OLPC talked about using dual-touchscreens it its next generation XO-2 laptop. At half the size of the original, former OLPC CTO Mary Lou Jepsen says the XO-2 will employ dual indoor-and-sunlight displays capable of providing "a right and left page in vertical format, a hinged laptop in horizontal format, and flat, two-screen continuous surface for use in tablet mode."
But OLPC isn't the only one working on a dual-touchscreen notebook. Hit the jump to see learn what V12 Designs has in store for 2010.
Investor's Business Dailysays "Hackers always are on the lookout for the most vulnerable spot on your personal computers. These days, that weakest link might be your flash thumb drive." They're easy to exploit by malware and easy to lose. How do you cope with the security risks and potential data loss of the humble thumbdrive? Are you encrypting your thumbdrives?
For a closer look at thumbdrive security, and a chance to give us your tips, see us after the jump.
A man of ordinary sanity doesn’t need sophisticated e-mail filters for egregiously unconvincing messages from someone lodged in a war torn African country, informing the recipient of how the sender miraculously found him, of all Homo sapiens, and a deal worth millions awaits him. But, unfortunately enough, perfectly sane people do fall prey to such messages, and don’t fare too well against the slightly more plausible fake eBay and Paypal e-mails either.
eBay and its cognate company Paypal have tied-up with internet behemoth Google to immunize Gmail users from phishing attacks. Fraudulent e-mails, claiming to be from eBay or Paypal, would be purged by using DomainKeys and DomainKeys Identified Mail (DKIM). However, Paypal admits that the technology still needs some polishing. DomainKeys has been used for a while now and, in fact, most Yahoo Mail users might recall e-mails from some major domains including Paypal having a stamp of approval from Yahoo Domain Keys: Yahoo Domain Keys has verified that this message was sent by XYZ.com. All said, this is a good move.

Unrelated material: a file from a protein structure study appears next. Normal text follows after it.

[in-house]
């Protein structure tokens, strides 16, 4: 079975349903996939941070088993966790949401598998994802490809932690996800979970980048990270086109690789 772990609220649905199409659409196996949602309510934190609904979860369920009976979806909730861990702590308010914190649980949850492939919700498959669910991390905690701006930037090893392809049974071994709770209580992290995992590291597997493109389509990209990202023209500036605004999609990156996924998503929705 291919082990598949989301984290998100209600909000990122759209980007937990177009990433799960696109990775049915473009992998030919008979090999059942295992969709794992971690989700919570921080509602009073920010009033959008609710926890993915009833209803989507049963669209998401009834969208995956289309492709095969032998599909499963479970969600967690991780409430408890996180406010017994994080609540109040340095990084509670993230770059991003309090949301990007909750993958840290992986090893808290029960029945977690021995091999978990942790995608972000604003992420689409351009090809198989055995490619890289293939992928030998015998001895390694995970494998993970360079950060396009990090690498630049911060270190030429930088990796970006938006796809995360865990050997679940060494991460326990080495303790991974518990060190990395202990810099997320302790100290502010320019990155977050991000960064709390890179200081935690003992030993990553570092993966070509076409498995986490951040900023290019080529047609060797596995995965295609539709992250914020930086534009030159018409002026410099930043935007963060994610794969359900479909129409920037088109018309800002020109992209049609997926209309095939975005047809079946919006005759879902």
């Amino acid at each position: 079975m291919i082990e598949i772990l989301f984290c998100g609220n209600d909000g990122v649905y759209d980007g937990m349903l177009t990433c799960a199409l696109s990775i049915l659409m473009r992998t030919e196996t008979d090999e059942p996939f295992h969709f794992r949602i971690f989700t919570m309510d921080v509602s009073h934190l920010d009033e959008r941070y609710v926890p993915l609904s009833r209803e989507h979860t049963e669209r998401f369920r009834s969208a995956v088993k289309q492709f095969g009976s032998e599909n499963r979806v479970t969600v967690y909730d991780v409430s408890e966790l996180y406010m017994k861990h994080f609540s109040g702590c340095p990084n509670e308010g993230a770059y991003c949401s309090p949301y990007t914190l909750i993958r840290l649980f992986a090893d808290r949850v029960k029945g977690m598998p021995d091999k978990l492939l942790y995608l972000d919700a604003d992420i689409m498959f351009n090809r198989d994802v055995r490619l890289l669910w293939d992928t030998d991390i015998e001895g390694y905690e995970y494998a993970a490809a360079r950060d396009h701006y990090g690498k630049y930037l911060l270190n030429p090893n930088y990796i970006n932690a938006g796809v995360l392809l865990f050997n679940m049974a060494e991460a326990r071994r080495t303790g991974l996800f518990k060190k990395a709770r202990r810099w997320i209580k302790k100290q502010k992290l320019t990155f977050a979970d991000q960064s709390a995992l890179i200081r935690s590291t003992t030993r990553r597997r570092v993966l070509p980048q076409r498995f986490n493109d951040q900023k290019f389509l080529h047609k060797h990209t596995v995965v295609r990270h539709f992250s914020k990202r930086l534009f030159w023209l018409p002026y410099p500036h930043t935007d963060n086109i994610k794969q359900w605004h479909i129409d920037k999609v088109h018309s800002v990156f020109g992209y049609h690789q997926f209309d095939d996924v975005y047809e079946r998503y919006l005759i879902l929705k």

Tip: If you want to be absolutely sure about your precious Paypal and eBay accounts, don’t ever click through to these websites from links embedded in emails, no matter how credible they might appear to your untrained eye. Also change your password as often as you can, preferably, as often as once a month.
What would be a better way to celebrate the release of The Dark Knight than with your own version of the Batmobile? Impress your comic-book fanboy friends when you roll up to the movie theaters in your new Batmobile Tumbler and watch the ladies swarm to your ride.
Okay, so this may not be the life size Tumbler you were expecting to show off to your crew, but Kevin Core’s 1/6-scale Batmobile Tumbler featured in our January 2008 issue is the next best thing. After winning Rig of the Month with his inventive creation, Kevin is finally putting his rig up for sale. This 28” x 17” x 11” mini-PC features seven hard drive LED lights, 10 LED headlines, and some other nifty features. It's not a particularly powerful rig, but we can't help but admire the effort. If you're interested in owning a piece of Mod-of-the-Month history, grab your wallet, start your web browser, and head over to the auction page now!